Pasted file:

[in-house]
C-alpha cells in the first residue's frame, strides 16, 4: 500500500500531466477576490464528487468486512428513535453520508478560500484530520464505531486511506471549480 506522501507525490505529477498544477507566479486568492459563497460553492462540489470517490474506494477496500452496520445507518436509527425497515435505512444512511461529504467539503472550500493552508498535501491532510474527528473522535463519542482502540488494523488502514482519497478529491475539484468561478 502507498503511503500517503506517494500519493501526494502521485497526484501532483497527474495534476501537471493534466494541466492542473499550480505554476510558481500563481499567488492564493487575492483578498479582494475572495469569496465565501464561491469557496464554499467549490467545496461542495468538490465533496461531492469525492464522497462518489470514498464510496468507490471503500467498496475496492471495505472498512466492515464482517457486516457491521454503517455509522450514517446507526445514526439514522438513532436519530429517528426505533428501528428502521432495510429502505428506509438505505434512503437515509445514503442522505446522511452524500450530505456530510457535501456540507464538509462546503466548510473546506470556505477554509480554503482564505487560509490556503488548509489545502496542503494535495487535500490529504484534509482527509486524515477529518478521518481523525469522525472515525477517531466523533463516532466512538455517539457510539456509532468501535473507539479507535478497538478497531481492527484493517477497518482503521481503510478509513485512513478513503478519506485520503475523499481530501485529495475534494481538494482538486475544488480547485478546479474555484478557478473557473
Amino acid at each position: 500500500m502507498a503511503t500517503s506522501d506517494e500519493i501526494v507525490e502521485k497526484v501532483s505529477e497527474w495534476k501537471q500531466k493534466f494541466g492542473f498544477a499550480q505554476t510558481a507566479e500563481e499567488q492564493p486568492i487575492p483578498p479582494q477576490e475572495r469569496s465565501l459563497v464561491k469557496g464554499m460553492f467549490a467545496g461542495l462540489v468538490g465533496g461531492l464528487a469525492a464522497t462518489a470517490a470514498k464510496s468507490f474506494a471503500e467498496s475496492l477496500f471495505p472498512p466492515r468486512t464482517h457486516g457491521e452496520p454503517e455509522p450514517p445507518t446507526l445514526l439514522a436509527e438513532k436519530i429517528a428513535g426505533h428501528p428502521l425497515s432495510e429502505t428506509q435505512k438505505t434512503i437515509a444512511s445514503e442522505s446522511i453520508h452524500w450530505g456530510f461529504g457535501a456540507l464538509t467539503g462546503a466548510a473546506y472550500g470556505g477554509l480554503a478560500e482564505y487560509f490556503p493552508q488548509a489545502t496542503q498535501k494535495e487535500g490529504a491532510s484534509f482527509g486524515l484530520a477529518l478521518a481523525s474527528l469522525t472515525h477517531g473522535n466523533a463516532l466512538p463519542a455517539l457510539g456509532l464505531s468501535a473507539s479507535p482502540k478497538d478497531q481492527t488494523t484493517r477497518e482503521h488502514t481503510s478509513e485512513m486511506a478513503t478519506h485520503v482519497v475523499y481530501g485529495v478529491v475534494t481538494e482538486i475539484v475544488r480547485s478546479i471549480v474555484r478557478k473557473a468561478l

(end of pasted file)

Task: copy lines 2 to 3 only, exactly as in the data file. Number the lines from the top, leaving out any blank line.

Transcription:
C-alpha cells in the first residue's frame, strides 16, 4: 500500500500531466477576490464528487468486512428513535453520508478560500484530520464505531486511506471549480 506522501507525490505529477498544477507566479486568492459563497460553492462540489470517490474506494477496500452496520445507518436509527425497515435505512444512511461529504467539503472550500493552508498535501491532510474527528473522535463519542482502540488494523488502514482519497478529491475539484468561478 502507498503511503500517503506517494500519493501526494502521485497526484501532483497527474495534476501537471493534466494541466492542473499550480505554476510558481500563481499567488492564493487575492483578498479582494475572495469569496465565501464561491469557496464554499467549490467545496461542495468538490465533496461531492469525492464522497462518489470514498464510496468507490471503500467498496475496492471495505472498512466492515464482517457486516457491521454503517455509522450514517446507526445514526439514522438513532436519530429517528426505533428501528428502521432495510429502505428506509438505505434512503437515509445514503442522505446522511452524500450530505456530510457535501456540507464538509462546503466548510473546506470556505477554509480554503482564505487560509490556503488548509489545502496542503494535495487535500490529504484534509482527509486524515477529518478521518481523525469522525472515525477517531466523533463516532466512538455517539457510539456509532468501535473507539479507535478497538478497531481492527484493517477497518482503521481503510478509513485512513478513503478519506485520503475523499481530501485529495475534494481538494482538486475544488480547485478546479474555484478557478473557473
Amino acid at each position: 500500500m502507498a503511503t500517503s506522501d506517494e500519493i501526494v507525490e502521485k497526484v501532483s505529477e497527474w495534476k501537471q500531466k493534466f494541466g492542473f498544477a499550480q505554476t510558481a507566479e500563481e499567488q492564493p486568492i487575492p483578498p479582494q477576490e475572495r469569496s465565501l459563497v464561491k469557496g464554499m460553492f467549490a467545496g461542495l462540489v468538490g465533496g461531492l464528487a469525492a464522497t462518489a470517490a470514498k464510496s468507490f474506494a471503500e467498496s475496492l477496500f471495505p472498512p466492515r468486512t464482517h457486516g457491521e452496520p454503517e455509522p450514517p445507518t446507526l445514526l439514522a436509527e438513532k436519530i429517528a428513535g426505533h428501528p428502521l425497515s432495510e429502505t428506509q435505512k438505505t434512503i437515509a444512511s445514503e442522505s446522511i453520508h452524500w450530505g456530510f461529504g457535501a456540507l464538509t467539503g462546503a466548510a473546506y472550500g470556505g477554509l480554503a478560500e482564505y487560509f490556503p493552508q488548509a489545502t496542503q498535501k494535495e487535500g490529504a491532510s484534509f482527509g486524515l484530520a477529518l478521518a481523525s474527528l469522525t472515525h477517531g473522535n466523533a463516532l466512538p463519542a455517539l457510539g456509532l464505531s468501535a473507539s479507535p482502540k478497538d478497531q481492527t488494523t484493517r477497518e482503521h488502514t481503510s478509513e485512513m486511506a478513503t478519506h485520503v482519497v475523499y481530501g485529495v478529491v475534494t481538494e482538486i475539484v475544488r480547485s478546479i471549480v474555484r478557478k473557473a468561478l